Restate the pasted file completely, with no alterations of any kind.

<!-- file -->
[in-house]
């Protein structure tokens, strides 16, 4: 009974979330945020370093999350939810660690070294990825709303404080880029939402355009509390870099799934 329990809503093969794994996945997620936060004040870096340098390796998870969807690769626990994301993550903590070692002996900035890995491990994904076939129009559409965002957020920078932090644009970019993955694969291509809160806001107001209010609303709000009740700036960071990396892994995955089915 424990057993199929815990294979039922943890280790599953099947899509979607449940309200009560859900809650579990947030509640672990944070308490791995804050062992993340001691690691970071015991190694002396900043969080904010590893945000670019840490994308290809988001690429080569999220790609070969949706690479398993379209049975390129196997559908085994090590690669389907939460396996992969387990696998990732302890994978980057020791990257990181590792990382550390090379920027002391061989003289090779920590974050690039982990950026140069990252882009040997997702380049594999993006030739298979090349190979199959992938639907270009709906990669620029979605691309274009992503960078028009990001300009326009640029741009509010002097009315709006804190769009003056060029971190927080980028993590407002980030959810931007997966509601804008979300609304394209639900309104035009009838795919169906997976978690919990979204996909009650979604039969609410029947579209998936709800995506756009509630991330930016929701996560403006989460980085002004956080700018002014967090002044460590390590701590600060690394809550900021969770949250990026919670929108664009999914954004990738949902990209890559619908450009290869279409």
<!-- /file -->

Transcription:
[in-house]
């Protein structure tokens, strides 16, 4: 009974979330945020370093999350939810660690070294990825709303404080880029939402355009509390870099799934 329990809503093969794994996945997620936060004040870096340098390796998870969807690769626990994301993550903590070692002996900035890995491990994904076939129009559409965002957020920078932090644009970019993955694969291509809160806001107001209010609303709000009740700036960071990396892994995955089915 424990057993199929815990294979039922943890280790599953099947899509979607449940309200009560859900809650579990947030509640672990944070308490791995804050062992993340001691690691970071015991190694002396900043969080904010590893945000670019840490994308290809988001690429080569999220790609070969949706690479398993379209049975390129196997559908085994090590690669389907939460396996992969387990696998990732302890994978980057020791990257990181590792990382550390090379920027002391061989003289090779920590974050690039982990950026140069990252882009040997997702380049594999993006030739298979090349190979199959992938639907270009709906990669620029979605691309274009992503960078028009990001300009326009640029741009509010002097009315709006804190769009003056060029971190927080980028993590407002980030959810931007997966509601804008979300609304394209639900309104035009009838795919169906997976978690919990979204996909009650979604039969609410029947579209998936709800995506756009509630991330930016929701996560403006989460980085002004956080700018002014967090002044460590390590701590600060690394809550900021969770949250990026919670929108664009999914954004990738949902990209890559619908450009290869279409």